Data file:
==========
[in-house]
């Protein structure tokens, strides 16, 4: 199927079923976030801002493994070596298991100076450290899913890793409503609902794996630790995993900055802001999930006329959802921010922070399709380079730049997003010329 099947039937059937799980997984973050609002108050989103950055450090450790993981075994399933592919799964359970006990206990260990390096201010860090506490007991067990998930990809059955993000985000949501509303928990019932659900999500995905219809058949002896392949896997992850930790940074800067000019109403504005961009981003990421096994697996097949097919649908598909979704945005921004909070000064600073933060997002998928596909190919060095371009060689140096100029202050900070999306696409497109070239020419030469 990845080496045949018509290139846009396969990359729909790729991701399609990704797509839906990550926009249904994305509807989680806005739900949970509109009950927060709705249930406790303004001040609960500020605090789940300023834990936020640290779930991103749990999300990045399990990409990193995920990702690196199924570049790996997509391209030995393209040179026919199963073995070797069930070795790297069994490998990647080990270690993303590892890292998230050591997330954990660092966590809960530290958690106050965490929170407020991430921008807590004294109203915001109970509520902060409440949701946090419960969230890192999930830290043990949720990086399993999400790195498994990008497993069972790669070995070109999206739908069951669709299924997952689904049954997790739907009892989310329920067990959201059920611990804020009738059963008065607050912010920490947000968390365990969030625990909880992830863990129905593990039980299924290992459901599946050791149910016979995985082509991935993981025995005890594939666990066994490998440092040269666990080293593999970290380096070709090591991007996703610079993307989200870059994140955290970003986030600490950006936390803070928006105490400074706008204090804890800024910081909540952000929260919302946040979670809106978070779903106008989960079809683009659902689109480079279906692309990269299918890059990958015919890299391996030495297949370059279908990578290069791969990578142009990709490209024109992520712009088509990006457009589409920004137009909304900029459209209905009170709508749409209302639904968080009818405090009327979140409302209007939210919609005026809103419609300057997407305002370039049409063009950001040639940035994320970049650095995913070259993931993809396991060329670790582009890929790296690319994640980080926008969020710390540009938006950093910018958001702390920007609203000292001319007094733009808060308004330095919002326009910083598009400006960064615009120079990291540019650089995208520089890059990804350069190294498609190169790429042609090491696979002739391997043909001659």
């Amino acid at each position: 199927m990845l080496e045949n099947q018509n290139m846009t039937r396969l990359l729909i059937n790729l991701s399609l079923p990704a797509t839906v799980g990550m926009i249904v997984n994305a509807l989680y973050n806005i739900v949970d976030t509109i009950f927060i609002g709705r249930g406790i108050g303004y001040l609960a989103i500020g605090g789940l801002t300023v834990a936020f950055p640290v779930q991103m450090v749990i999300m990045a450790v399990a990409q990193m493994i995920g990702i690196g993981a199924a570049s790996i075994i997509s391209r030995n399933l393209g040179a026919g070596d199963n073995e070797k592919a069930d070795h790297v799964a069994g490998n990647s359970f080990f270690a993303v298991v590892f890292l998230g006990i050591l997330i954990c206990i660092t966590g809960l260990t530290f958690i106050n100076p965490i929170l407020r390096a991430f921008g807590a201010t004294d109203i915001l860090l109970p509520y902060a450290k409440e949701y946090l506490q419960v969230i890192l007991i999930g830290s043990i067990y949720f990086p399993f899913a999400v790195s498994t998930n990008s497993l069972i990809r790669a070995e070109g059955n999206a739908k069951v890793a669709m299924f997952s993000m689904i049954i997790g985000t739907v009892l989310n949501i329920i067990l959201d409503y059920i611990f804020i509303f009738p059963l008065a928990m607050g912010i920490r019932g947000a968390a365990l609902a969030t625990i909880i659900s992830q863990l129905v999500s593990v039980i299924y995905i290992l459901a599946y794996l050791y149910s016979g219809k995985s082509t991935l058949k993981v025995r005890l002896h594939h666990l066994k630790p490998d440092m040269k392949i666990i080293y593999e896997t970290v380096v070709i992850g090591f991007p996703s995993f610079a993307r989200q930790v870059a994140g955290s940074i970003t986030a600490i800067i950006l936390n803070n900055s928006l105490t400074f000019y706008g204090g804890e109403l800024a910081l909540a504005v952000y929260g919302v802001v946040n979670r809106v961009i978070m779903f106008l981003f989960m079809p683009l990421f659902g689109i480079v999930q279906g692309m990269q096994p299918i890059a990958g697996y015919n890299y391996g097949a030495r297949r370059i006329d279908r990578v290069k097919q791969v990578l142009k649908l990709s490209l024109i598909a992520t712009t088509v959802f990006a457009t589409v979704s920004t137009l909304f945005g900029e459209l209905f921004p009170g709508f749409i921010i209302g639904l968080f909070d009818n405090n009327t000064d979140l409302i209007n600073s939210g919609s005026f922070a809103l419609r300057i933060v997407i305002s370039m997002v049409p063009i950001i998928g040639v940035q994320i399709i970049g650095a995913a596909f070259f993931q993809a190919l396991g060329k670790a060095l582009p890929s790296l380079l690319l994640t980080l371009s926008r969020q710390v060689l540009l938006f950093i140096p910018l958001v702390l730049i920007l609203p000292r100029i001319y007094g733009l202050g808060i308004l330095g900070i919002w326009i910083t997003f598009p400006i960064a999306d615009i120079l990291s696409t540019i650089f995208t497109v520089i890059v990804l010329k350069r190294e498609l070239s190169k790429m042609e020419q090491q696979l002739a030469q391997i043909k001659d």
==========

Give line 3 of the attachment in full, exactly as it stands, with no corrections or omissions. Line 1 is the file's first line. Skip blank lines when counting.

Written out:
């Amino acid at each position: 199927m990845l080496e045949n099947q018509n290139m846009t039937r396969l990359l729909i059937n790729l991701s399609l079923p990704a797509t839906v799980g990550m926009i249904v997984n994305a509807l989680y973050n806005i739900v949970d976030t509109i009950f927060i609002g709705r249930g406790i108050g303004y001040l609960a989103i500020g605090g789940l801002t300023v834990a936020f950055p640290v779930q991103m450090v749990i999300m990045a450790v399990a990409q990193m493994i995920g990702i690196g993981a199924a570049s790996i075994i997509s391209r030995n399933l393209g040179a026919g070596d199963n073995e070797k592919a069930d070795h790297v799964a069994g490998n990647s359970f080990f270690a993303v298991v590892f890292l998230g006990i050591l997330i954990c206990i660092t966590g809960l260990t530290f958690i106050n100076p965490i929170l407020r390096a991430f921008g807590a201010t004294d109203i915001l860090l109970p509520y902060a450290k409440e949701y946090l506490q419960v969230i890192l007991i999930g830290s043990i067990y949720f990086p399993f899913a999400v790195s498994t998930n990008s497993l069972i990809r790669a070995e070109g059955n999206a739908k069951v890793a669709m299924f997952s993000m689904i049954i997790g985000t739907v009892l989310n949501i329920i067990l959201d409503y059920i611990f804020i509303f009738p059963l008065a928990m607050g912010i920490r019932g947000a968390a365990l609902a969030t625990i909880i659900s992830q863990l129905v999500s593990v039980i299924y995905i290992l459901a599946y794996l050791y149910s016979g219809k995985s082509t991935l058949k993981v025995r005890l002896h594939h666990l066994k630790p490998d440092m040269k392949i666990i080293y593999e896997t970290v380096v070709i992850g090591f991007p996703s995993f610079a993307r989200q930790v870059a994140g955290s940074i970003t986030a600490i800067i950006l936390n803070n900055s928006l105490t400074f000019y706008g204090g804890e109403l800024a910081l909540a504005v952000y929260g919302v802001v946040n979670r809106v961009i978070m779903f106008l981003f989960m079809p683009l990421f659902g689109i480079v999930q279906g692309m990269q096994p299918i890059a990958g697996y015919n890299y391996g097949a030495r297949r370059i006329d279908r990578v290069k097919q791969v990578l142009k649908l990709s490209l024109i598909a992520t712009t088509v959802f990006a457009t589409v979704s920004t137009l909304f945005g900029e459209l209905f921004p009170g709508f749409i921010i209302g639904l968080f909070d009818n405090n009327t000064d979140l409302i209007n600073s939210g919609s005026f922070a809103l419609r300057i933060v997407i305002s370039m997002v049409p063009i950001i998928g040639v940035q994320i399709i970049g650095a995913a596909f070259f993931q993809a190919l396991g060329k670790a060095l582009p890929s790296l380079l690319l994640t980080l371009s926008r969020q710390v060689l540009l938006f950093i140096p910018l958001v702390l730049i920007l609203p000292r100029i001319y007094g733009l202050g808060i308004l330095g900070i919002w326009i910083t997003f598009p400006i960064a999306d615009i120079l990291s696409t540019i650089f995208t497109v520089i890059v990804l010329k350069r190294e498609l070239s190169k790429m042609e020419q090491q696979l002739a030469q391997i043909k001659d």